Instructions for a Border Crossing

Daniel Bye’s Instructions for Border Crossing is a fascinating and in some ways remarkable piece of theatre.  At HOME as part of the Orbit Festival, this is a play about borders. Why does oppression increase the closer we approach a border?

Daniel sits at a desk opposite an empty chair to which he periodically invites an audience member, behind one of those stretchy barriers you queue through at passport control.  The show weaves two threads around the two-way flows through a border. First, a young woman leaves home for a war torn land, then returns as a refugee.  Second, he reconstructs work from an obscure performance artist who explored behaviour at borders.  It’s not important whether the artist existed, it’s enough that Daniel believes he did.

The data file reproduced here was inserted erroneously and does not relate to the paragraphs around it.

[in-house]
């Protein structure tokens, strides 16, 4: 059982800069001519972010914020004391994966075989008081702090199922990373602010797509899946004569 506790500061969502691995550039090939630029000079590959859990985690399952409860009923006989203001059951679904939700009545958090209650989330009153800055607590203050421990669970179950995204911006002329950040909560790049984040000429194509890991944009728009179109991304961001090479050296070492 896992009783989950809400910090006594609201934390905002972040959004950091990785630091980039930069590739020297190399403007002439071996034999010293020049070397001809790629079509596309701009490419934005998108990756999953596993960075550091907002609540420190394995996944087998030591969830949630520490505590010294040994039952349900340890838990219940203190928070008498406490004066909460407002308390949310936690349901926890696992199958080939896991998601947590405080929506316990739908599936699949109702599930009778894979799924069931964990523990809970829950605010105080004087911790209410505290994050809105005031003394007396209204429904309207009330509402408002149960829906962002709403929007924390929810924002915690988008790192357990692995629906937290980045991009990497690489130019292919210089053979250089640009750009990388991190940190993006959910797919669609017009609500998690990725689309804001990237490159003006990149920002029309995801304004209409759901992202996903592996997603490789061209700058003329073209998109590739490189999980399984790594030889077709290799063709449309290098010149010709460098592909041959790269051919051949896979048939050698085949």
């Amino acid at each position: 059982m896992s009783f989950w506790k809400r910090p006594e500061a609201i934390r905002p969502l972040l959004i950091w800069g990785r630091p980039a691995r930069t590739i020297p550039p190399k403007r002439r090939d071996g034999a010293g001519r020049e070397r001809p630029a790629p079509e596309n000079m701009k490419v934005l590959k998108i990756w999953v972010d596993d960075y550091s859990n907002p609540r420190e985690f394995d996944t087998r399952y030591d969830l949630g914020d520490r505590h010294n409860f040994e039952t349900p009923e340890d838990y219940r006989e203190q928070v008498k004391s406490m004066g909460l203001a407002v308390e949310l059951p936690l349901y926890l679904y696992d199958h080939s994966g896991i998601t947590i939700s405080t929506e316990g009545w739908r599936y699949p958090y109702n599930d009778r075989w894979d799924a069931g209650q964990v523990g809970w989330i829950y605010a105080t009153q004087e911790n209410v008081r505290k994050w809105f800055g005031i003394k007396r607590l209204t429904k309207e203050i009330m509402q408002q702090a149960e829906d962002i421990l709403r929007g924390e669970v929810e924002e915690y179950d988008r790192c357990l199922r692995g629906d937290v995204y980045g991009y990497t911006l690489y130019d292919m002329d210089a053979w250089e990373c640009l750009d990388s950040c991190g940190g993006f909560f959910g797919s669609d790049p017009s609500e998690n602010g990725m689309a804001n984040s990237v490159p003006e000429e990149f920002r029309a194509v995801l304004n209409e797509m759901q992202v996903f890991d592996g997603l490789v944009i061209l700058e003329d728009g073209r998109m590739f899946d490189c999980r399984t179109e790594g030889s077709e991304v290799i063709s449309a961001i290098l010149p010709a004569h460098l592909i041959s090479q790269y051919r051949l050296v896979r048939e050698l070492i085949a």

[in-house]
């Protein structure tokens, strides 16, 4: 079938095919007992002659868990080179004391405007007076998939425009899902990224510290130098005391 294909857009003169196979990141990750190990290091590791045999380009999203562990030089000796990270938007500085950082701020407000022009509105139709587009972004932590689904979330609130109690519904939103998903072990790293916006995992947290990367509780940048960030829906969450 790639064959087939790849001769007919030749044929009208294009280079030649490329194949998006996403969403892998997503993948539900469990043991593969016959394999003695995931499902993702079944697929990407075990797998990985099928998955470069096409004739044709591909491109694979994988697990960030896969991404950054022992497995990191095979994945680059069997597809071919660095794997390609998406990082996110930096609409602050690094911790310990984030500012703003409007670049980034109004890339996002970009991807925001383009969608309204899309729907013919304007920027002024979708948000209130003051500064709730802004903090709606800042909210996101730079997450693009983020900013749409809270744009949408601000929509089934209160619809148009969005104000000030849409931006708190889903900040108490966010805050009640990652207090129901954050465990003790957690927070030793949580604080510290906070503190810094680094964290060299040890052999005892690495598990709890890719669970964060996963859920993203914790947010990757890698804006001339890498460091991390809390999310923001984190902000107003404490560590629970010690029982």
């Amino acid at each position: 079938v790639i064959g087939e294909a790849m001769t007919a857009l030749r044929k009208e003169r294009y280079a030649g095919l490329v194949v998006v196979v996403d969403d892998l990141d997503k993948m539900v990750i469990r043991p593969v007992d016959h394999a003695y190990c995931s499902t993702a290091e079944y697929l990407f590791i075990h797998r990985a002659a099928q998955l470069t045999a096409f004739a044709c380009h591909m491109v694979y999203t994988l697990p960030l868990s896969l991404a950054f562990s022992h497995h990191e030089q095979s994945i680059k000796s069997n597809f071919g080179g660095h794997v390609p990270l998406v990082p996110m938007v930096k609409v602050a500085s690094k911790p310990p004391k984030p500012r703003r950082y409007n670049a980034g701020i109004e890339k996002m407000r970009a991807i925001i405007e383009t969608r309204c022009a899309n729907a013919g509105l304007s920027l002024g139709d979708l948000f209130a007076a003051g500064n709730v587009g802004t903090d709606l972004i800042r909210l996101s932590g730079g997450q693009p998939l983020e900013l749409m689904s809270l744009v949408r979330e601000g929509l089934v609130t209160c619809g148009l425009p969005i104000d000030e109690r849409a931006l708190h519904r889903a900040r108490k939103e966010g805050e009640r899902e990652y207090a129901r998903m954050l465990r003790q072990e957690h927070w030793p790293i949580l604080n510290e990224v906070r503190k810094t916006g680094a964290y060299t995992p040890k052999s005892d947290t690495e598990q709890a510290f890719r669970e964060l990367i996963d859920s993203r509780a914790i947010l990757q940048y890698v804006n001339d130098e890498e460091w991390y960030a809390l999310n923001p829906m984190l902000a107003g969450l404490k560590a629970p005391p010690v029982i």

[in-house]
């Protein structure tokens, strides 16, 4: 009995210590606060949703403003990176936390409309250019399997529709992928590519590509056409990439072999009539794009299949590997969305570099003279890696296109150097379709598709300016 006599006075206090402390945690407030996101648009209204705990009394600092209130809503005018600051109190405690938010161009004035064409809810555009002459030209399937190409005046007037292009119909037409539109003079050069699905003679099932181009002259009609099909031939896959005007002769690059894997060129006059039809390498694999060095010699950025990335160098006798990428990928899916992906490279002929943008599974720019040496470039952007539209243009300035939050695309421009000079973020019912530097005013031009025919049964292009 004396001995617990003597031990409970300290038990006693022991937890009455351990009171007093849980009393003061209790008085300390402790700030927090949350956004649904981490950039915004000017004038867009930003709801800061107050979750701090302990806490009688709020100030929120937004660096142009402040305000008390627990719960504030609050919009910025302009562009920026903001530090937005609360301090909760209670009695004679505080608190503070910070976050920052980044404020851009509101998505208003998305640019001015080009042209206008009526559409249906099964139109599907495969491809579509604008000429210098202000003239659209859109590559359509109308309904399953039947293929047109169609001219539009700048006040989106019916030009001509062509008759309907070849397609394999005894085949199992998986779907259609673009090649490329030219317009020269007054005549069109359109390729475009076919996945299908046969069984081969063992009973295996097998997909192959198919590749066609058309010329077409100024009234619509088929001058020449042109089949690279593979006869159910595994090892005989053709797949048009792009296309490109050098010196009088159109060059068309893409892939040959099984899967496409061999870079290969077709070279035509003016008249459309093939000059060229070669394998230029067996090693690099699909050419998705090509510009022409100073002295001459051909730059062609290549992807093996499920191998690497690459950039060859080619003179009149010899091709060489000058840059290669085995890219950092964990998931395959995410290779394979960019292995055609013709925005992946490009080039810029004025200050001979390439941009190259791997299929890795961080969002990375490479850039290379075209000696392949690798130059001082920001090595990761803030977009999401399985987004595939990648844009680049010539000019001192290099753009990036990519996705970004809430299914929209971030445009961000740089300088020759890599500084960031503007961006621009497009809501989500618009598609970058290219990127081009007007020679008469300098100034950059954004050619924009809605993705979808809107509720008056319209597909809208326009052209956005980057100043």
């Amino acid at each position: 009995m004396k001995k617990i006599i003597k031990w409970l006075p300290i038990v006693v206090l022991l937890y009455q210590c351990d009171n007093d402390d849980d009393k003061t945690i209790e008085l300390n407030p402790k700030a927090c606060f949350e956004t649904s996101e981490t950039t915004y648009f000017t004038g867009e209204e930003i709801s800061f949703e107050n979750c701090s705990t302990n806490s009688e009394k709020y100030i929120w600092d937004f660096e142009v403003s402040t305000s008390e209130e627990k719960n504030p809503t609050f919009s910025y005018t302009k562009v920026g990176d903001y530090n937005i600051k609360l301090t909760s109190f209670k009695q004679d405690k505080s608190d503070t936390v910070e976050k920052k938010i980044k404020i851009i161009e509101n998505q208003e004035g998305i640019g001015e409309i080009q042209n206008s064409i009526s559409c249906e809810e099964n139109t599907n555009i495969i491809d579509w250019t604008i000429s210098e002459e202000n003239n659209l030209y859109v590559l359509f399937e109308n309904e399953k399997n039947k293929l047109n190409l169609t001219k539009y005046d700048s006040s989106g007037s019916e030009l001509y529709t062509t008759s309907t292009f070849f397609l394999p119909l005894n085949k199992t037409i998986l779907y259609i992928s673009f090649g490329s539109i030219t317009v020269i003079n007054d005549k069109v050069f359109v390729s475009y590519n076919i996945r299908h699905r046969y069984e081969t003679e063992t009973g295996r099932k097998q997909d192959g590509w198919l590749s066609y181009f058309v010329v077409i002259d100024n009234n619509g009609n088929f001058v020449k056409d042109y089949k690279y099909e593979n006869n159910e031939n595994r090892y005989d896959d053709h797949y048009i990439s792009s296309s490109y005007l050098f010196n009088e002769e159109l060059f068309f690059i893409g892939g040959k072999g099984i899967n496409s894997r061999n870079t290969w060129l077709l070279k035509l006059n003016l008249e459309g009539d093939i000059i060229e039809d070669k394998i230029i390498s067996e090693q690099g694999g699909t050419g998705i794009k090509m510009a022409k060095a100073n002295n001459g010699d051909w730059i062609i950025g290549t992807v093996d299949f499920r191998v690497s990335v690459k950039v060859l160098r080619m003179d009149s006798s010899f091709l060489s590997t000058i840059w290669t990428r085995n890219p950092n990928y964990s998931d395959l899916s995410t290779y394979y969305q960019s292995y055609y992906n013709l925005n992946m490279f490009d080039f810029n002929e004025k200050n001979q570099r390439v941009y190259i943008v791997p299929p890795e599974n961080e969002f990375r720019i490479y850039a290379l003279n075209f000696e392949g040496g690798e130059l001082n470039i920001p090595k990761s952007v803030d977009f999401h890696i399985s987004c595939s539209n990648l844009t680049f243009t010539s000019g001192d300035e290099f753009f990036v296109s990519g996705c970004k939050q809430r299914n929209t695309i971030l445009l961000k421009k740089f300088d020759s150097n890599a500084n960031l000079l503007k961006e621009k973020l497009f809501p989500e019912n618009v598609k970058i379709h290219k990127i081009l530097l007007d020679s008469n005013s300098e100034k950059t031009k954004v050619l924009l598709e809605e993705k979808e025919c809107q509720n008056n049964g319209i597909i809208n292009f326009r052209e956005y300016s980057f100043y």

Delivery is deceptively benign, a method I have always valued. Sometimes we see more horror behind a cracked but calm facade than we do in anger. It’s as if he’s skimming over the surface but showing just enough to feel the injustice and contradictions. And yet there is something sinister beneath this show; he always knows much more than we do. Like border guards themselves, perhaps.

HOME, Manchester, part of Orbit.

 

Theatre lover, amateur director, occasional actor, writer.

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